Scientists have discovered what they are calling a cosmic caterpillar, which is a cloud of gas measuring an estimated 6 trillion miles long and one light year across.
Scientists have discovered a protostar they are calling a cosmic caterpillar, which is a cloud of gas measuring an estimated 6 trillion miles long and one light year across.
The cloud is located 45 hundred light years away from Earth, and it is next to 65 bright, hot stars that are blasting the cloud with a stellar wind, and 500 dimmer stars that are also contributing to the cloud’s erosion.
Although the cloud is still eons away from becoming a star, this protostar could eventually become as massive as or even larger than our solar system’s sun.
According to NASA: “Protostars in this region should eventually become young stars with final masses about one to ten times that of our sun, but if the eroding radiation from the nearby bright stars destroys the gas envelope before the protostars finish collecting mass, their final masses may be reduced.”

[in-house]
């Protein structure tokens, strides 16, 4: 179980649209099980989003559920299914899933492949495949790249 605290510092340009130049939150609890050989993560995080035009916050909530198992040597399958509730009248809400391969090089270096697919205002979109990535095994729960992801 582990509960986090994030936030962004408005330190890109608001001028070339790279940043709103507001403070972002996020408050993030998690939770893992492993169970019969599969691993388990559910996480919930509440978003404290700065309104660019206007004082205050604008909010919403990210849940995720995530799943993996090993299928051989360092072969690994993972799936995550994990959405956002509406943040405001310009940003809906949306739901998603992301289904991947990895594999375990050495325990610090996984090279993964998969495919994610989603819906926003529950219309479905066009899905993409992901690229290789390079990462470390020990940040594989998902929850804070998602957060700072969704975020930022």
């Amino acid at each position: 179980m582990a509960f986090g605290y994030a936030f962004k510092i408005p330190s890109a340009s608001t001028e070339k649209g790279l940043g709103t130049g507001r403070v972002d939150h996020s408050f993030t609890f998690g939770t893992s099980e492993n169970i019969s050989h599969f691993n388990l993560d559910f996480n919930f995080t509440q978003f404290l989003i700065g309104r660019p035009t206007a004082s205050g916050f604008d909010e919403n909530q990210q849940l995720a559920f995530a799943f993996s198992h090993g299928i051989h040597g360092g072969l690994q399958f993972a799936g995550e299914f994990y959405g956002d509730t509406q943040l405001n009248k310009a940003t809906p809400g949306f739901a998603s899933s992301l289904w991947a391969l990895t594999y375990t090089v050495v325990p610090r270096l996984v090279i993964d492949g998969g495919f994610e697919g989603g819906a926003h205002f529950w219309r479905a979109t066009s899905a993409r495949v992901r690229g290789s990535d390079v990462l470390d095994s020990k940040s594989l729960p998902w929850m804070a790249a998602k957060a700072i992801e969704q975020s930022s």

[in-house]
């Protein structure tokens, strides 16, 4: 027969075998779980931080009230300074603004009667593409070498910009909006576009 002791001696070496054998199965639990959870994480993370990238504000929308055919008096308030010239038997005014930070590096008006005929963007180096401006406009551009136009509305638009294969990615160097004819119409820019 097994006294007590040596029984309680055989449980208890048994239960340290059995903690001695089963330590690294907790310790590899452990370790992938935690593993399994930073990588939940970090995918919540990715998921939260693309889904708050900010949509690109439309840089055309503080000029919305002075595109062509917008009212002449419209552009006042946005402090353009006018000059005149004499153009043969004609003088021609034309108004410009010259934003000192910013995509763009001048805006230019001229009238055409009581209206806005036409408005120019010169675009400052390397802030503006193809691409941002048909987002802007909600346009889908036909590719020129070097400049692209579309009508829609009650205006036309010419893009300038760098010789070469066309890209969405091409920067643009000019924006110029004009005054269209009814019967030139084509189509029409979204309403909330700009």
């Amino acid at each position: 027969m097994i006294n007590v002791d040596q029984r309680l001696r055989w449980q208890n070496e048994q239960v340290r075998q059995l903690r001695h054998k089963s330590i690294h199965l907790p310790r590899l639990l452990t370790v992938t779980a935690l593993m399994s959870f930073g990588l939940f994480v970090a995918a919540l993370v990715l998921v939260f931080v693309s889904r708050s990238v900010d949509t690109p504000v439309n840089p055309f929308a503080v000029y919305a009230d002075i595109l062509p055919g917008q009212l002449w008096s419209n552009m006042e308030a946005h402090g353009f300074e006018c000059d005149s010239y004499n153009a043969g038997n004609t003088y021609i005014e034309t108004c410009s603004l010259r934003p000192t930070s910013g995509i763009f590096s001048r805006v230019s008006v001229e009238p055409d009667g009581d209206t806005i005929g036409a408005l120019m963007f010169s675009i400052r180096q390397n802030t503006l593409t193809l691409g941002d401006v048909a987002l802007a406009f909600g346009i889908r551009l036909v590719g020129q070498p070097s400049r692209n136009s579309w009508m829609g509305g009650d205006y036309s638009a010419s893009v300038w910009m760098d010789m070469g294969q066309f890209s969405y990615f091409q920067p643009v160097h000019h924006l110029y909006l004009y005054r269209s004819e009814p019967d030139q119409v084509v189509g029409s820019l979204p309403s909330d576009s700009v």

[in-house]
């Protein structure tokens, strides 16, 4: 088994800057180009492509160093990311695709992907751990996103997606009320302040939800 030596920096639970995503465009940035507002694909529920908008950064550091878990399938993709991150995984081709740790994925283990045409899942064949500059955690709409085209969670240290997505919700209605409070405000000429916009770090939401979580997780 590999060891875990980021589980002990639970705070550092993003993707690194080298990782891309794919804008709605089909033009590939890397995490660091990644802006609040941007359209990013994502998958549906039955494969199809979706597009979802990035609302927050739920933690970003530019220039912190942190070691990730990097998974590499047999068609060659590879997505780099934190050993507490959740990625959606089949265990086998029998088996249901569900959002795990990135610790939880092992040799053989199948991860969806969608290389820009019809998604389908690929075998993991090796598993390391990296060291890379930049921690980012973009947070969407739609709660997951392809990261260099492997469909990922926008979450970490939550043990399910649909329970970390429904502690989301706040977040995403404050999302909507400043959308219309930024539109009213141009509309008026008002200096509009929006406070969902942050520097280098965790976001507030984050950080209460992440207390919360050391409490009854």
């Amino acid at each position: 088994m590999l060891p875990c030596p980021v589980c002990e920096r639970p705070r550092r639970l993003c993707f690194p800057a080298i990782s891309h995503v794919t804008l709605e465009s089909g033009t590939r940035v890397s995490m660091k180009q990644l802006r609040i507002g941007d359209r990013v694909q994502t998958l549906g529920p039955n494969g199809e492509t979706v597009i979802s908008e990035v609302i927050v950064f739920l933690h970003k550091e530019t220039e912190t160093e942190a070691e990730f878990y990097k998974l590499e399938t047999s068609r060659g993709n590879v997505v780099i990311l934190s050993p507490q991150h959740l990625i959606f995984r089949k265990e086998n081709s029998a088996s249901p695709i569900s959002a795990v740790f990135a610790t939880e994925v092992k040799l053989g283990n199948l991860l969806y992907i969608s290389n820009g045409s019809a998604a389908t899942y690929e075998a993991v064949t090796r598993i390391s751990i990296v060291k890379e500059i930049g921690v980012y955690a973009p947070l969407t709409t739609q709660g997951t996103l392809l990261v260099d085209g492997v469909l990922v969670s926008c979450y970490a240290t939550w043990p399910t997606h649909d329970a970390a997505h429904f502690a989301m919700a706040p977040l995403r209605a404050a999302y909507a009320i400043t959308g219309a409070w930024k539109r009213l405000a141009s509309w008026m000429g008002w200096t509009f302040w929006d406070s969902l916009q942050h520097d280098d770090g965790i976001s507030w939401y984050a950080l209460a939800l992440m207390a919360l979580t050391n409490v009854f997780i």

The picture of the formation of gas and stars is made up of two images put together.
The Hubble Advanced Camera for Surveys took one image using green and infrared light back in 2006, and the other one was taken using data from the Isaac Newton Telescope in 2003.